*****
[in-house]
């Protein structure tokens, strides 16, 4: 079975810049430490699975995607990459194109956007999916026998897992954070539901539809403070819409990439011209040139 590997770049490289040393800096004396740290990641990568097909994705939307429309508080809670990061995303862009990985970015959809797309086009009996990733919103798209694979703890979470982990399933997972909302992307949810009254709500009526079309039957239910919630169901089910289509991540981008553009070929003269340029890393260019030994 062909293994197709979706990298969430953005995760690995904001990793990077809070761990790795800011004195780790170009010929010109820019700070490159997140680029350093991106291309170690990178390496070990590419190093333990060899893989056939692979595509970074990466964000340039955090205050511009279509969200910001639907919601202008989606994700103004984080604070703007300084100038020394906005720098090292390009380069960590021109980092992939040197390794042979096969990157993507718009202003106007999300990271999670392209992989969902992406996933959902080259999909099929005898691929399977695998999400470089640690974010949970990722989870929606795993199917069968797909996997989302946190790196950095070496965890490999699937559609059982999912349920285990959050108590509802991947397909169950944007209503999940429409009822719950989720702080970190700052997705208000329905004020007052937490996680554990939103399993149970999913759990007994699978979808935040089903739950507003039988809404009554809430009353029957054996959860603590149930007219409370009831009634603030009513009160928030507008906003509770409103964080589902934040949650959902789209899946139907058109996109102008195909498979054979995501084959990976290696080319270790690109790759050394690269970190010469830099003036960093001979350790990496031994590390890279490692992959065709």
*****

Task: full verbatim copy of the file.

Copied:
[in-house]
């Protein structure tokens, strides 16, 4: 079975810049430490699975995607990459194109956007999916026998897992954070539901539809403070819409990439011209040139 590997770049490289040393800096004396740290990641990568097909994705939307429309508080809670990061995303862009990985970015959809797309086009009996990733919103798209694979703890979470982990399933997972909302992307949810009254709500009526079309039957239910919630169901089910289509991540981008553009070929003269340029890393260019030994 062909293994197709979706990298969430953005995760690995904001990793990077809070761990790795800011004195780790170009010929010109820019700070490159997140680029350093991106291309170690990178390496070990590419190093333990060899893989056939692979595509970074990466964000340039955090205050511009279509969200910001639907919601202008989606994700103004984080604070703007300084100038020394906005720098090292390009380069960590021109980092992939040197390794042979096969990157993507718009202003106007999300990271999670392209992989969902992406996933959902080259999909099929005898691929399977695998999400470089640690974010949970990722989870929606795993199917069968797909996997989302946190790196950095070496965890490999699937559609059982999912349920285990959050108590509802991947397909169950944007209503999940429409009822719950989720702080970190700052997705208000329905004020007052937490996680554990939103399993149970999913759990007994699978979808935040089903739950507003039988809404009554809430009353029957054996959860603590149930007219409370009831009634603030009513009160928030507008906003509770409103964080589902934040949650959902789209899946139907058109996109102008195909498979054979995501084959990976290696080319270790690109790759050394690269970190010469830099003036960093001979350790990496031994590390890279490692992959065709």